With the ‘top tier’ of the GOP now almost certainly set, two of the three candidates, Governor Rick Perry and Representative Michele Bachmann come from the religious right of the party, especially on social issues.
As a newcomer to the USA seeing such culture wars around moral and social ethics in the public sphere is fascinating as well as perplexing. For a country built on the separation of church and state, the social agenda on LGBT rights, abortion, family values and the candidates’ own churches flies in the face of the founders’ own vision.
Yet in the never ending electoral cycles of the USA, the issues dominate in the public discourse, as people wish to see their own morality legislate on a federal level. For a country where freedom is paramount this paradox seems lost on many. It makes for great debates, yet the victims of these culture wars are real, often vulnerable young people.
One of the real stories of the last few weeks was not found in Iowa, Wall Street or Washington DC but in a Minnesota school district. With nine teen suicides and many more attempts state officials have put a “suicide contagion area” label on the district.
One of the commonalities among some of these young people deaths, and others suicide attempts, have been that they have been subjects of gay bullying. Homophobic bullying sadly is something still all too common in classrooms across the world. However, the culture wars in the USA are blocking many solutions to this problem and in some cases exacerbating the problem.
This school district happens to be in Bachmann’s constituency and is ground zero in the culture wars about LGBT education in schools. Bachmann’s own husband runs mental health clinics that allegedly try and ‘pray away the gay’ and her biggest supporters have managed to enforce a school policy of neutrality of LGBT issues in the school. This has hampered teachers’ ability to deal with the issue.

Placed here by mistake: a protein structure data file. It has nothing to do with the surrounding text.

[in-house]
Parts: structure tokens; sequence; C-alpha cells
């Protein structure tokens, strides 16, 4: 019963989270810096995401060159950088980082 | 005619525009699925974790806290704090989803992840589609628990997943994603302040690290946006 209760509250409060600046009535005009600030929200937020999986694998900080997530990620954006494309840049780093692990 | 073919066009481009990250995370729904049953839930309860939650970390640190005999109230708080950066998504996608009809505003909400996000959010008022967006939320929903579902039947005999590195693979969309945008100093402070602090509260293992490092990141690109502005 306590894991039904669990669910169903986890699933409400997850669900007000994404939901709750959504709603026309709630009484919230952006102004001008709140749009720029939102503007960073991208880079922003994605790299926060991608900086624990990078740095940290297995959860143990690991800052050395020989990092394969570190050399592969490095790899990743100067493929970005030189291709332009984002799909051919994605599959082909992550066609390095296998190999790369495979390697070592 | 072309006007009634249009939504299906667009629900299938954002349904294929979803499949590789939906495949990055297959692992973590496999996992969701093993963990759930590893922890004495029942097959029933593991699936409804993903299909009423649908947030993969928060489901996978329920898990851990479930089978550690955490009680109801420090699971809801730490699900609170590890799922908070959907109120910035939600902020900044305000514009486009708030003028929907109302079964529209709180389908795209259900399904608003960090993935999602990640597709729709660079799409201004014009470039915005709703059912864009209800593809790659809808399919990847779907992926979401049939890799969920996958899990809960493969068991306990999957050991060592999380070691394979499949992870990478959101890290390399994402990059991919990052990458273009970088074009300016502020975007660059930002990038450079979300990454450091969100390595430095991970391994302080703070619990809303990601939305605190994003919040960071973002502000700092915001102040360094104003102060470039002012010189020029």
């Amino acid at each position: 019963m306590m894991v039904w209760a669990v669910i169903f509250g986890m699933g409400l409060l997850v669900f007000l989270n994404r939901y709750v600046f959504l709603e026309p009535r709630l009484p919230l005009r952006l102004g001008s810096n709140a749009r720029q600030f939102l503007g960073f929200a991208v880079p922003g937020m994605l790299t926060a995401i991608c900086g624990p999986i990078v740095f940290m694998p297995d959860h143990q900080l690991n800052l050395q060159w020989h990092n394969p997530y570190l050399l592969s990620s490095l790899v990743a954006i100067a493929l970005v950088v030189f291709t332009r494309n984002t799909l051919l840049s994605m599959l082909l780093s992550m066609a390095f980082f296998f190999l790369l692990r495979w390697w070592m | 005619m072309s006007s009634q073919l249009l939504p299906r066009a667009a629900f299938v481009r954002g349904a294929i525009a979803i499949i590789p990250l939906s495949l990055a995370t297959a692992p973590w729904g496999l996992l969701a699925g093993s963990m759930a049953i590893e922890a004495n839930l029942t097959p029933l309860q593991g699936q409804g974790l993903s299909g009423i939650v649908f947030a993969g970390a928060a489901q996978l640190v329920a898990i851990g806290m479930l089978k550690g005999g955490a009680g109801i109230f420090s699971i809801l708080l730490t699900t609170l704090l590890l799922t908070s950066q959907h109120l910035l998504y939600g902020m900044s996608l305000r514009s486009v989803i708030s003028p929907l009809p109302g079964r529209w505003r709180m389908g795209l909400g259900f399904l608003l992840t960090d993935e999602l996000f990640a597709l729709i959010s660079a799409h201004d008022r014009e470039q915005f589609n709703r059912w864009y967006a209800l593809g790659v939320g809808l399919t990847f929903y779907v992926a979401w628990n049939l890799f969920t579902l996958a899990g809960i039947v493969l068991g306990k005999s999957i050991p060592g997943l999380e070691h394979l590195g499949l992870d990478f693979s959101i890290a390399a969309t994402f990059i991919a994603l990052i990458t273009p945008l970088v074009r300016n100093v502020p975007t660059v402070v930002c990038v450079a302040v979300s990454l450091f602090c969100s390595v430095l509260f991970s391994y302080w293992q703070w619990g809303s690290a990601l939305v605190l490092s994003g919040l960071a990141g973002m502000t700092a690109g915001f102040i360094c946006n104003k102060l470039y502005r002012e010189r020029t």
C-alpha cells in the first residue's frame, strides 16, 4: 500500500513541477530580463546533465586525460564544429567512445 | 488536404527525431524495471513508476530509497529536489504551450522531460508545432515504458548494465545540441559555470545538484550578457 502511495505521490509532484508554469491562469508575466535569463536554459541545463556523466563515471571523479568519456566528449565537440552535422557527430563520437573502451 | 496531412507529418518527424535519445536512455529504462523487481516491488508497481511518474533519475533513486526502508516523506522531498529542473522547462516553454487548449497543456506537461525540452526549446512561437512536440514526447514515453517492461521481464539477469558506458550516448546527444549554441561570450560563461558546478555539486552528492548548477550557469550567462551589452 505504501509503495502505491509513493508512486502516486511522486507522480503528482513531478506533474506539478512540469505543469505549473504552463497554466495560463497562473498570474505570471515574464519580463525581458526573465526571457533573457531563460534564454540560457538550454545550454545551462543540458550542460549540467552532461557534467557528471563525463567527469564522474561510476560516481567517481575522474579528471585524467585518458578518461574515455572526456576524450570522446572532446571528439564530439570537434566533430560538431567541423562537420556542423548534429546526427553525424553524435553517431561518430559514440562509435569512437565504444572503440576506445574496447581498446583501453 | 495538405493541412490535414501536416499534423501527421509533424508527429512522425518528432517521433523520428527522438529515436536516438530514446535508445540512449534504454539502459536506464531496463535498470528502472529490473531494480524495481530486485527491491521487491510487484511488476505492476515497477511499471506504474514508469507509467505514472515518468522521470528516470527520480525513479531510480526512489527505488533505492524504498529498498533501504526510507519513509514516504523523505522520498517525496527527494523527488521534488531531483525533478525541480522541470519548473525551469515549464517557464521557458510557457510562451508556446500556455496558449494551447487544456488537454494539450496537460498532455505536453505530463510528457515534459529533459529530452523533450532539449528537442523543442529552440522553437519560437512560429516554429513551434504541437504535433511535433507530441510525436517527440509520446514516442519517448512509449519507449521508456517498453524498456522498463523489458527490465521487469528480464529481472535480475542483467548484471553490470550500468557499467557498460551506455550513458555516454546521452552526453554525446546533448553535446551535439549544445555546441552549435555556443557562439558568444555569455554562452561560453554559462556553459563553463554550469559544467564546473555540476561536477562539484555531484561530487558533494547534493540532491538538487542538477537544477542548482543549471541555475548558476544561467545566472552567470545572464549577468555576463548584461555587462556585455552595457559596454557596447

Bachmann this past week has pushed for a repealing of ‘don’t ask don’t tell’ in the military, taking the neutrality principle in her school district and placing it in the US armed forces only months after it had been abolished.
When national public figures stress that your lifestyle has no healthy place in society and attempt to create an environment where your problems are airbrushed out of the educational system, the problems with supporting teens in crisis become evident.
This round of culture wars looks to be especially vicious but might also be a turning point if the electorate reflects the current national polling on these issues. For the first time the majority of Americans are in favour of gay marriage and for a long time the public has been behind Roe vs Wade. While the economy will dominate the election, social issues have a way of pushing the vitally important independent voters one way or another.
In the meantime, we need to try and support these young people at these often-difficult times in their lives. There has never been a more important time to support It Gets Better, a project founded to help young teens through some of the hardest times in their life.